- Don’t fear a rising RMB, the dollar and bitcoin remain king rising in value hand-in-hand
- China adopting a CBDC is merely playing catchup against an already ubiquitous digital dollar
China’s efforts to build a central bank digital currency (CBDC) are merely efforts to catch up to the global organic adoption of digital dollars — which are further strengthened by a rising USD and bitcoin — wrote Bloomberg analyst Mike McGlone in a Friday note.
“Despite concerns about China’s development of a digital yuan, we believe bitcoin enhances the dollar’s dominance and is a risk to gold,” McGlone wrote. “Bitcoin, perhaps the most significant organically adopted global asset in history, may be accentuating the drawbacks of a lack of free markets and open discourse in China, evidenced by the strengthening greenback and ascent of digital dollars.”
McGlone pointed to data that shows the Chinese RMB is effectively flat in the 11 years since bitcoin came into existence. At the same time, the trade-weighted broad dollar index is up about 30% vs. closer to 20% for gold. The People’s Bank of China, with its fierce capital controls, pegs their currency to the dollar and only allows it to trade within a slim band — much to the chagrin of the prior Trump Administration which toyed with the possibility of labeling the country a currency manipulator.
Although the PBoC has pushed the digital RMB as the next generation of liquidity for the new global economy, the market doesn’t seem overly interested in it. Instead, when the market wants digital currency it simply uses USD-denominated stablecoins. (See chart below.)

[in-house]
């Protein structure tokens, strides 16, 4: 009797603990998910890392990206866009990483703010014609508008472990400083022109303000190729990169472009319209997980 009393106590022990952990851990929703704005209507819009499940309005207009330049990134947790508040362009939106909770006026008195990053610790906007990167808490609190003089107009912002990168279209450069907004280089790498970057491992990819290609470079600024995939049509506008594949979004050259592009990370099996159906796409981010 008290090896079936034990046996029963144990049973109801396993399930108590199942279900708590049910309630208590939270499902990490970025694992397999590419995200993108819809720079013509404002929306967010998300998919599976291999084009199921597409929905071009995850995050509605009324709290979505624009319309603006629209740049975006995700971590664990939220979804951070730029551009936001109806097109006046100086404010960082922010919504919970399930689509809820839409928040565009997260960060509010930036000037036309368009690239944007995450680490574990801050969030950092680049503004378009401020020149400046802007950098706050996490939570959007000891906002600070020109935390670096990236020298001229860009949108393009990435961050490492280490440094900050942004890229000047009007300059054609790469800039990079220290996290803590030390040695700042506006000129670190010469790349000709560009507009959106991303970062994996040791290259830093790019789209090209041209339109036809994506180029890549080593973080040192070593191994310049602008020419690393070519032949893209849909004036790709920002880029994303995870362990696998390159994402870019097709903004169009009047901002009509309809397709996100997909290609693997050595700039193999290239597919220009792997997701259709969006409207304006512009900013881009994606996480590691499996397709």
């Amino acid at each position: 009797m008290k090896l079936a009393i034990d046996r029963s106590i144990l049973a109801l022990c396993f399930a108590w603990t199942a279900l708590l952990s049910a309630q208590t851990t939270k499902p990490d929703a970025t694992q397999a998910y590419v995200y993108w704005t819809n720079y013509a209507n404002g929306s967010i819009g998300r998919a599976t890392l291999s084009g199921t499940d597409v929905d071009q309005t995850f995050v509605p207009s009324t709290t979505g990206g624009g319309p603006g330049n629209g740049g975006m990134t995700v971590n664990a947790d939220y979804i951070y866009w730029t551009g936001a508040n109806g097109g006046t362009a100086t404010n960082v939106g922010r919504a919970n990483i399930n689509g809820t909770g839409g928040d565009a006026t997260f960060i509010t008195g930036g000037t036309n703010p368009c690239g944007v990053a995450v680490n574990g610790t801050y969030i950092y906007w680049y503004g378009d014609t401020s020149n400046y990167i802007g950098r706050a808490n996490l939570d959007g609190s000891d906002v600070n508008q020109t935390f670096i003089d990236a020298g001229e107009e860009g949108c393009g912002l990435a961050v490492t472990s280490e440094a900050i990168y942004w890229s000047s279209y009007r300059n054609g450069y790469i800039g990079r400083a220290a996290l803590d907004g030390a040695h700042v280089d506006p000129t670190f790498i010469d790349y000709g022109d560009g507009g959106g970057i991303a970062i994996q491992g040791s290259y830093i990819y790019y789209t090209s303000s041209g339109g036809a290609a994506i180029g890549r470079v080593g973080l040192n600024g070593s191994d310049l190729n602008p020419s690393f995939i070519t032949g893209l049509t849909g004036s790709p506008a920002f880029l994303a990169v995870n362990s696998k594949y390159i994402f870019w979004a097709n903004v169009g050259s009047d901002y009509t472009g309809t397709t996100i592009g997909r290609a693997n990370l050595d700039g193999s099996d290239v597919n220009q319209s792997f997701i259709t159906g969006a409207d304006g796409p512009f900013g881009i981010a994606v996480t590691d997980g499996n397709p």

“Despite the shrinking US portion of world’s GDP, the dollar increasingly dominates, notably in the digital ecosystem,” McGlone wrote. “There appears to be little to stop the most consistent trends in crypto assets: rising trading volume and the proliferation of stablecoins tracking the dollar.” (See chart below.)
As more institutions, and even potentially some sovereign wealth funds, push to add bitcoin to their balance sheet its status as a global reserve asset will only be solidified while challenging gold’s position.
“Bitcoin appears to be well on the way to becoming a global reserve asset and is enhancing the value of the reserve currency, the dollar,” McGlone wrote. “Using a collectible for day-to-day transactions makes little sense, but if seeking to store value in a world going digital amid historically elevated stock and bond prices, we see little to stop Bitcoin from partially replacing old-guard gold.”
Bitcoin opened the Friday North American trading day at $58,400. It’s down -0.5% on-week, according to CoinGecko, but up approximately 7% in the last 30 days.